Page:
Learning about ornithology can be tough going for children, especially when they begin to consider the study’s various aspects of classification, behavior, and habitat. Jacques van Heerden, in his chapter book, A Tale of Two Sparrows, makes the beginning steps easy for the fledgling birder, however.
The book is couched in the voice of Billy, a young sparrow who muses about everything from his courtship with his mate, to the best food to eat, to how he is related to other types of birds. Most of the narrative is prompted by events in Billy’s daily life, and as Billy learns from these events, so do readers. For instance, the reader discovers that “the cuckoo’s egg and young are much bigger than a sparrow’s,” and that “wagtails eat little insects.”
The monograph is graced with some lovely drawings by Yani Steyn and Jo Spoelstra, and the author adds to the book’s charm by writing little ditties for some of the sparrows’ songs. The author also embeds subtle humor, based on cultural mores and wordplay, within the narrative. Some of this drollery may pass way over the heads of his young readers, but then so do much of the double entendres in Lewis Carroll’s Alice in Wonderland. The wit is there for those who can catch it.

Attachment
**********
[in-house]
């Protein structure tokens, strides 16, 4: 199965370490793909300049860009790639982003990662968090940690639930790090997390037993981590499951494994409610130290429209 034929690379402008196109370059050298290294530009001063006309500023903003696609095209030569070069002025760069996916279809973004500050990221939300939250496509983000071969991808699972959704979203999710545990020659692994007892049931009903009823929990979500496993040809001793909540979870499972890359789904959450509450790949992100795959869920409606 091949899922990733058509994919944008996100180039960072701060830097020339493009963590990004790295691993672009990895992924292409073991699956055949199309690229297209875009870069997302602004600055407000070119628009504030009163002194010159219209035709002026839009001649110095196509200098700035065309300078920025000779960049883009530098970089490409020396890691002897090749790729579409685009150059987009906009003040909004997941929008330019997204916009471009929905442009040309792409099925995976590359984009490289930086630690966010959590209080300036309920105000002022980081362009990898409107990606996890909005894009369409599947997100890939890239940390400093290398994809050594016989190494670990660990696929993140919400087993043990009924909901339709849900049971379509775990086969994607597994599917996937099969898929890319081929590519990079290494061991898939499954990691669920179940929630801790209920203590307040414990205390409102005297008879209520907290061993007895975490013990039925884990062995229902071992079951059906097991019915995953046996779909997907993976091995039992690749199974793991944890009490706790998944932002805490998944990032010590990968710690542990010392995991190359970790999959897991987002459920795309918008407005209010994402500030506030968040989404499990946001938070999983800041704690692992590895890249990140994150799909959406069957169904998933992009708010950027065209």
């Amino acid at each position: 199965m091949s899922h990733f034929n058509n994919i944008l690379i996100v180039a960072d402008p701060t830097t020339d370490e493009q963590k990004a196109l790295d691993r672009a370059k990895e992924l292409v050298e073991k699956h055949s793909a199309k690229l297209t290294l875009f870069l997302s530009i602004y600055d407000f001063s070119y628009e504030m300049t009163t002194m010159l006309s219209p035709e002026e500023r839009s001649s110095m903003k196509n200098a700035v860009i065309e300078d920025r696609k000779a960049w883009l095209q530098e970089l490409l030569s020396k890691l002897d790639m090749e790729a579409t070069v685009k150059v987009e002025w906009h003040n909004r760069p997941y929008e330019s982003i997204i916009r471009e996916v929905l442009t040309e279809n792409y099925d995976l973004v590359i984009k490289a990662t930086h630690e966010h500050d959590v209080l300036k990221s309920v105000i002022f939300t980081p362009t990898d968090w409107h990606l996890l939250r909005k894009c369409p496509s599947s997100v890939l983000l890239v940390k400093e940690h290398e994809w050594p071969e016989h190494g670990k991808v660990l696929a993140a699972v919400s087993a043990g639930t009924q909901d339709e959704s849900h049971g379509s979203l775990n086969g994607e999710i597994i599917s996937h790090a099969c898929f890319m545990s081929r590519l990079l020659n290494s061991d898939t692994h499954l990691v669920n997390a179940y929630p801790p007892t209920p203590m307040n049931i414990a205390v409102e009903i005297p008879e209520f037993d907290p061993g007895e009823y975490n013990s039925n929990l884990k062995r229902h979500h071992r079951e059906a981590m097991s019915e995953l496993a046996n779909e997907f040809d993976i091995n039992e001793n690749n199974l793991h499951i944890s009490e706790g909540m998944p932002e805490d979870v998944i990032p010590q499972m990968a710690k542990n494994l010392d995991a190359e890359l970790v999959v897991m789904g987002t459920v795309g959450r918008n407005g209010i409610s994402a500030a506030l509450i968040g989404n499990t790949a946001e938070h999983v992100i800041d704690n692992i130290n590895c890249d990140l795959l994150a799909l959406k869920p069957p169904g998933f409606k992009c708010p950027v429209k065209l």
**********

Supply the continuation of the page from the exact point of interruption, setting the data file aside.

While most of the chapters are lighthearted, some do dwell on the death and tragedy inevitably found in nature. These passages are handled delicately, however, and the author uses them to promote some select messages: that death makes way ”for new life in nature” and that it is not the duration of life “that makes it meaningful, but its quality.”
There are some typos and tense agreement issues within the narrative, and the author seems confused concerning the format for quotation marks. With a little editing however, this book would provide an excellent read for the juvenile audience.
Also available as an ebook.